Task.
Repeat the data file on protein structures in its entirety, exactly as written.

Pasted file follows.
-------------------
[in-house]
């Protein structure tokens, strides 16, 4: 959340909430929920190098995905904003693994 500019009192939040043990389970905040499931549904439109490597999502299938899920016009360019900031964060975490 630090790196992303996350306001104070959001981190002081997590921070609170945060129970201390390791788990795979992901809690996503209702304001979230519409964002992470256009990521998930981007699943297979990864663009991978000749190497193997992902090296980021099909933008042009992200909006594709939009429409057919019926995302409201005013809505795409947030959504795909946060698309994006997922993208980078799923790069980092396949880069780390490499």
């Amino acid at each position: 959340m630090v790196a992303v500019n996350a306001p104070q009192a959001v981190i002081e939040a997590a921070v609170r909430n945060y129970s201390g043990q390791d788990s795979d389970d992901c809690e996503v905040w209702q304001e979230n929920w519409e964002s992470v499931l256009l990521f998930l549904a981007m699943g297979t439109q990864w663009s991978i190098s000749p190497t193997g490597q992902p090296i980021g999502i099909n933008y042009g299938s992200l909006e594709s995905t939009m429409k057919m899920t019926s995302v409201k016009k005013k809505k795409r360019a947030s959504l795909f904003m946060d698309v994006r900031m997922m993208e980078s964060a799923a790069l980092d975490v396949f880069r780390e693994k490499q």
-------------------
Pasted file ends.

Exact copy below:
[in-house]
């Protein structure tokens, strides 16, 4: 959340909430929920190098995905904003693994 500019009192939040043990389970905040499931549904439109490597999502299938899920016009360019900031964060975490 630090790196992303996350306001104070959001981190002081997590921070609170945060129970201390390791788990795979992901809690996503209702304001979230519409964002992470256009990521998930981007699943297979990864663009991978000749190497193997992902090296980021099909933008042009992200909006594709939009429409057919019926995302409201005013809505795409947030959504795909946060698309994006997922993208980078799923790069980092396949880069780390490499």
């Amino acid at each position: 959340m630090v790196a992303v500019n996350a306001p104070q009192a959001v981190i002081e939040a997590a921070v609170r909430n945060y129970s201390g043990q390791d788990s795979d389970d992901c809690e996503v905040w209702q304001e979230n929920w519409e964002s992470v499931l256009l990521f998930l549904a981007m699943g297979t439109q990864w663009s991978i190098s000749p190497t193997g490597q992902p090296i980021g999502i099909n933008y042009g299938s992200l909006e594709s995905t939009m429409k057919m899920t019926s995302v409201k016009k005013k809505k795409r360019a947030s959504l795909f904003m946060d698309v994006r900031m997922m993208e980078s964060a799923a790069l980092d975490v396949f880069r780390e693994k490499q």